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JeM begins conducting conferences across towns in Pakistan to explain Quranic verses on jihad

Jaish-e-Mohammad — which, along with Lashkar-e-Taiba, is one of the two lead Pakistani military-backed jihadist organisations waging war against Indian security forces in Kashmir — has begun organising a series of conferences across towns in Pakistan where the key objective is to impart the lessons of  Quranic verses on jihad to audiences.

These conferences are called 'Daurat-e-Tafseer Ayaat-e-Jihad' or Tours for the Explanation of the Verses on Jihad. These tours are undertaken by radical Islamic clerics associated with JeM. "The first phase of the tours for the explanation of the verses on jihad (has) begun in 18 towns under the auspices of the Al-Rahmat Trust, and hundreds of people (have) participated," according to a report in the latest issue of Haftroza Al-Qalam.

Al-Rahmat Trust is a non-governmental organisation run by JeM, a terrorist organisation headed by Maulana Masood Azhar, who was freed by India in exchange for the passengers of the Indian plane hijacked to Qandahar in 1999. Haftroza Al-Qalam is an Urdu-language weekly newspaper published by JeM.

As per the report in the 28 April-5 May 5 issue of Haftroza Al-Qalam, "In addition to men, women are also taking part (in the events to explain the Quranic verses on jihad) in Gujranwala, Daska and Lehri, Balochistan." The report states: "At the tours to explain the verses on jihad, the translation and explanation of the hundreds of those verses of the Quran are taught which are connected to jihad and which were revealed in the context of the jihadi events (ie Islamic wars fought during the era of Prophet Muhammad)."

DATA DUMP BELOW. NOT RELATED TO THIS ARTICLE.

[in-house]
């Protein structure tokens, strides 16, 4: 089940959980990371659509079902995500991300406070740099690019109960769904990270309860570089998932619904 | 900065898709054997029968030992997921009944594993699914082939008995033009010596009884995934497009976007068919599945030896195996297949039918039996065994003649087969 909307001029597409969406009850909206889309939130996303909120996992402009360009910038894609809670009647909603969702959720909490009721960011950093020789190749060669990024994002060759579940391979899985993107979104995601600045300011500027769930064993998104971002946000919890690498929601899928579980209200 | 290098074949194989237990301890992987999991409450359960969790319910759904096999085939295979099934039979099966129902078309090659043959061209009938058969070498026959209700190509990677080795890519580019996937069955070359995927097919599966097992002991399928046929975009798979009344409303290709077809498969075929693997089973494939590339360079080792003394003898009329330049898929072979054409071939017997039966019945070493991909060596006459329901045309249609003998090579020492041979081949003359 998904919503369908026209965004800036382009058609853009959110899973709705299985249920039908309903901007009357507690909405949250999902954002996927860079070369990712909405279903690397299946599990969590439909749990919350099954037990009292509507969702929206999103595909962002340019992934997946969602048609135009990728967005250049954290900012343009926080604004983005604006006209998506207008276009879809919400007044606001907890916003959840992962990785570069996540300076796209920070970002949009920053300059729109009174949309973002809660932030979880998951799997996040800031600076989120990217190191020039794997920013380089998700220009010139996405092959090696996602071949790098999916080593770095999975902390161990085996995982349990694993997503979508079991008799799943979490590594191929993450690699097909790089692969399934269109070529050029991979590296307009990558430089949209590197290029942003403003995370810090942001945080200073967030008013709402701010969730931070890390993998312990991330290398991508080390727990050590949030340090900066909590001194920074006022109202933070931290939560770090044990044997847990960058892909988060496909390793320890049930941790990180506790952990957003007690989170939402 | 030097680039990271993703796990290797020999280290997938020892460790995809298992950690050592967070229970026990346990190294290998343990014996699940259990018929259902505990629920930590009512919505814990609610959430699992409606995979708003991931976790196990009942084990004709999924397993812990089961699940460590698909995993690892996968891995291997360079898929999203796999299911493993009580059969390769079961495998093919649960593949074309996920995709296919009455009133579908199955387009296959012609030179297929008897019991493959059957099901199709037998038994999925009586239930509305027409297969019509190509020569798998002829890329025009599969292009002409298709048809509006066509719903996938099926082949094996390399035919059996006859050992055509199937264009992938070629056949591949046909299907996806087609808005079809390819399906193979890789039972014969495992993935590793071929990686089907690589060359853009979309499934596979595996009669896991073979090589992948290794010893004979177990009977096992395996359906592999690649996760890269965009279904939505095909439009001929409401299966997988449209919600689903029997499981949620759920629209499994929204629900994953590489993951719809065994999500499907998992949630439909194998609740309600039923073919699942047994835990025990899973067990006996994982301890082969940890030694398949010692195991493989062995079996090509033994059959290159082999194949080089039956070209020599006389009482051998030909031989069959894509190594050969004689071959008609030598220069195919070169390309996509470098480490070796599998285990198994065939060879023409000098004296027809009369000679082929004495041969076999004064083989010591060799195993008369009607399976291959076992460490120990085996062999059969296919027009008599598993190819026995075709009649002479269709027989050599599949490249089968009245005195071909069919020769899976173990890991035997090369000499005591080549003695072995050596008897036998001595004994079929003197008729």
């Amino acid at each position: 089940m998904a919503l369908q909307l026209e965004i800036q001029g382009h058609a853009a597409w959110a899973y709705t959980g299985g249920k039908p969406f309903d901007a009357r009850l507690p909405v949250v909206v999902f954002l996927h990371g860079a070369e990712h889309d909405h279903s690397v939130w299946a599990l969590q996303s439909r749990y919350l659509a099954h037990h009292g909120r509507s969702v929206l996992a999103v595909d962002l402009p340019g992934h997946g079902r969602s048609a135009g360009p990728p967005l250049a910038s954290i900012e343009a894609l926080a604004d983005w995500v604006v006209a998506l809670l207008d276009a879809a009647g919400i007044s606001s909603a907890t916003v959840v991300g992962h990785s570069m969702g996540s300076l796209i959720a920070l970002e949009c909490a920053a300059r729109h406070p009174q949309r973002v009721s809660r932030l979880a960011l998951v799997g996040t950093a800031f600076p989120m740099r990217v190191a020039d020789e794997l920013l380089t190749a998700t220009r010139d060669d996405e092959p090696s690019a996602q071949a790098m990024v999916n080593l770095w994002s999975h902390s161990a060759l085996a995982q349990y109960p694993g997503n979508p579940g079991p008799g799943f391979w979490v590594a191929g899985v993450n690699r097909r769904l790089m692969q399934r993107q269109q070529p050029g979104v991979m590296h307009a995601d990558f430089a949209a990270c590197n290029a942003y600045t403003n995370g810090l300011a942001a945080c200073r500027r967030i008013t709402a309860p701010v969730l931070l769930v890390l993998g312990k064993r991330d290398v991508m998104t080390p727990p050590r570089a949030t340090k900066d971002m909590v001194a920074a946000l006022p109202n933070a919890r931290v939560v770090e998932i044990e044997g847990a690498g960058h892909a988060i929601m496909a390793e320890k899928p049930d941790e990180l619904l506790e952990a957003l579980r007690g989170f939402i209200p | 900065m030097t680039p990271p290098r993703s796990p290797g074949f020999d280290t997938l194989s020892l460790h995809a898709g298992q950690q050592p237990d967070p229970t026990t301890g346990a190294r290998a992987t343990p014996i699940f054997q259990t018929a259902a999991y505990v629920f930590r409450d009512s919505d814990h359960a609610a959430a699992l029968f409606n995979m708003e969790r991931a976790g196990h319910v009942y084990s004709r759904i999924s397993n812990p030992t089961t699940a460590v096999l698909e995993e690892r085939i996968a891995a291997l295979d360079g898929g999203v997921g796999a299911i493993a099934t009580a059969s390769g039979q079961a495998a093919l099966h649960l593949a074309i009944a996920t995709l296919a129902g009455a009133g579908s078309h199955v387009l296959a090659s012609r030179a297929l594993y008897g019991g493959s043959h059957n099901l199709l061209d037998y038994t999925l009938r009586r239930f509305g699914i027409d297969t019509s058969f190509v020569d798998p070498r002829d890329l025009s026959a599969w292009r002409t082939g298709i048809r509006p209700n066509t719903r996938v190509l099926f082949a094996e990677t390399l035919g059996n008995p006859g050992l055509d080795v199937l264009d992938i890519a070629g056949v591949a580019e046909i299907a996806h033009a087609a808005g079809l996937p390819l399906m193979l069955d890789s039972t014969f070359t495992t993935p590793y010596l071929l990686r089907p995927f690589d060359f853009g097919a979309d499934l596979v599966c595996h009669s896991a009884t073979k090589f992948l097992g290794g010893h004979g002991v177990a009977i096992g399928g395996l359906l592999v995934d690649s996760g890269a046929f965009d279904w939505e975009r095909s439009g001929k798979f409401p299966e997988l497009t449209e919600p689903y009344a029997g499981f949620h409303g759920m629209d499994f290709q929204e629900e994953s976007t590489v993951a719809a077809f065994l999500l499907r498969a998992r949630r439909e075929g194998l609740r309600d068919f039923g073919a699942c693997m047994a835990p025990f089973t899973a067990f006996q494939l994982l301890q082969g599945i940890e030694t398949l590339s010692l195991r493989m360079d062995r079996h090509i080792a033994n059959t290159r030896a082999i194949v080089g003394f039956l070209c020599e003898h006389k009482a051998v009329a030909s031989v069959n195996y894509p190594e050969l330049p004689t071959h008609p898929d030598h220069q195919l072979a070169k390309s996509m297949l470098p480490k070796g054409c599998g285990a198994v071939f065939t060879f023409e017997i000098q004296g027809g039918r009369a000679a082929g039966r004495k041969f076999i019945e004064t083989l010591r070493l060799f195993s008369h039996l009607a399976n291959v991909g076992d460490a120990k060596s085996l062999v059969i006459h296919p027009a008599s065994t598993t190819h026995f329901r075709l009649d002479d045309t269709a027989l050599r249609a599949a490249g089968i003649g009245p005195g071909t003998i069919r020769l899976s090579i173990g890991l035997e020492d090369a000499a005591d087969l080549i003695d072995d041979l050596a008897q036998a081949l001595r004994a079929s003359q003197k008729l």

"These tours were initiated by the Emir-ul-Mujahideen (the leader of the mujahideen), Maulana Masood Azhar May Allah Protect Him, in the year 2003. And every year, these tours are organised in different towns across the country where his students and Ulama (Islamic scholars) teach...," the front-page report says, adding that the first phase of these tours began from 22 April this year.

The front page of Haftroza Al-Qalam

The front page of Haftroza Al-Qalam

As per the details, 84 men and 70 women took part in the event at Gujranwala; 65 men and 20 attended the event at Daska, 30 men and 25 women were present at Lehri (Balochistan); 215 individuals participated at the event in Timergara (Lower Dir district); 75 people were present at Mardan and 45 at Mansehra; 33 people participated in the event at Abbottabad. These figures might look small, but they are large given that these events are organised by a known terrorist group.

Similarly, 20 people attended the event in Khyber Agency; 16 people at Lakki Marwat and 58 at Nawabshah; 56 participants were at the event at Larkana and 38 at Swabi. In Pakistan-occupied Kashmir, 17 people attended the event at Bhimber, 18 individuals at Muzaffarabad and 25 at Kotli. Along with Lehri, events were also organised in many other towns of Balochistan. Thirty people attended the event at Dalbadin and 55 at Khuzdar. These events were organised across Pakistan.